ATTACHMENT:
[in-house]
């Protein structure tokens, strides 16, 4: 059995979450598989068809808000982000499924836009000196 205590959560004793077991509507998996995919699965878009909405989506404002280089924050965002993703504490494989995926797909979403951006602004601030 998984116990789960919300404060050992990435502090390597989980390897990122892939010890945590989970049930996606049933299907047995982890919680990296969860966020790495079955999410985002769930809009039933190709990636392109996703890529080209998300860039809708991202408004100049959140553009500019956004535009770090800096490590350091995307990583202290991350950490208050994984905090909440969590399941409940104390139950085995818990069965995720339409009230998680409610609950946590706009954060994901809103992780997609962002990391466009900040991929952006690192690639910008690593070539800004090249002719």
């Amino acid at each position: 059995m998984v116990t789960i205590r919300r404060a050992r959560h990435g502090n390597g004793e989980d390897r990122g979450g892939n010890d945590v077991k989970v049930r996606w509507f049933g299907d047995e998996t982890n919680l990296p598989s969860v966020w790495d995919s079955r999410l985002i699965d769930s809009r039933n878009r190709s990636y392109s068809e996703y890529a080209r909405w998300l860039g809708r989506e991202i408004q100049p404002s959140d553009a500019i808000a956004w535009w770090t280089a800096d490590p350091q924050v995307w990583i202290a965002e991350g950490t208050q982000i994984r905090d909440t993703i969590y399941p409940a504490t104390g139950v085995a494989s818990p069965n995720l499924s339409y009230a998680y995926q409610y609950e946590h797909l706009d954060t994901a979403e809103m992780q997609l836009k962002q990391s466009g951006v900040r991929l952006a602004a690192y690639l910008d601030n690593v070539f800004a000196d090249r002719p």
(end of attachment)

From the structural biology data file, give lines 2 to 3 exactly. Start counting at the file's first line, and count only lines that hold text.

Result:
């Protein structure tokens, strides 16, 4: 059995979450598989068809808000982000499924836009000196 205590959560004793077991509507998996995919699965878009909405989506404002280089924050965002993703504490494989995926797909979403951006602004601030 998984116990789960919300404060050992990435502090390597989980390897990122892939010890945590989970049930996606049933299907047995982890919680990296969860966020790495079955999410985002769930809009039933190709990636392109996703890529080209998300860039809708991202408004100049959140553009500019956004535009770090800096490590350091995307990583202290991350950490208050994984905090909440969590399941409940104390139950085995818990069965995720339409009230998680409610609950946590706009954060994901809103992780997609962002990391466009900040991929952006690192690639910008690593070539800004090249002719």
């Amino acid at each position: 059995m998984v116990t789960i205590r919300r404060a050992r959560h990435g502090n390597g004793e989980d390897r990122g979450g892939n010890d945590v077991k989970v049930r996606w509507f049933g299907d047995e998996t982890n919680l990296p598989s969860v966020w790495d995919s079955r999410l985002i699965d769930s809009r039933n878009r190709s990636y392109s068809e996703y890529a080209r909405w998300l860039g809708r989506e991202i408004q100049p404002s959140d553009a500019i808000a956004w535009w770090t280089a800096d490590p350091q924050v995307w990583i202290a965002e991350g950490t208050q982000i994984r905090d909440t993703i969590y399941p409940a504490t104390g139950v085995a494989s818990p069965n995720l499924s339409y009230a998680y995926q409610y609950e946590h797909l706009d954060t994901a979403e809103m992780q997609l836009k962002q990391s466009g951006v900040r991929l952006a602004a690192y690639l910008d601030n690593v070539f800004a000196d090249r002719p």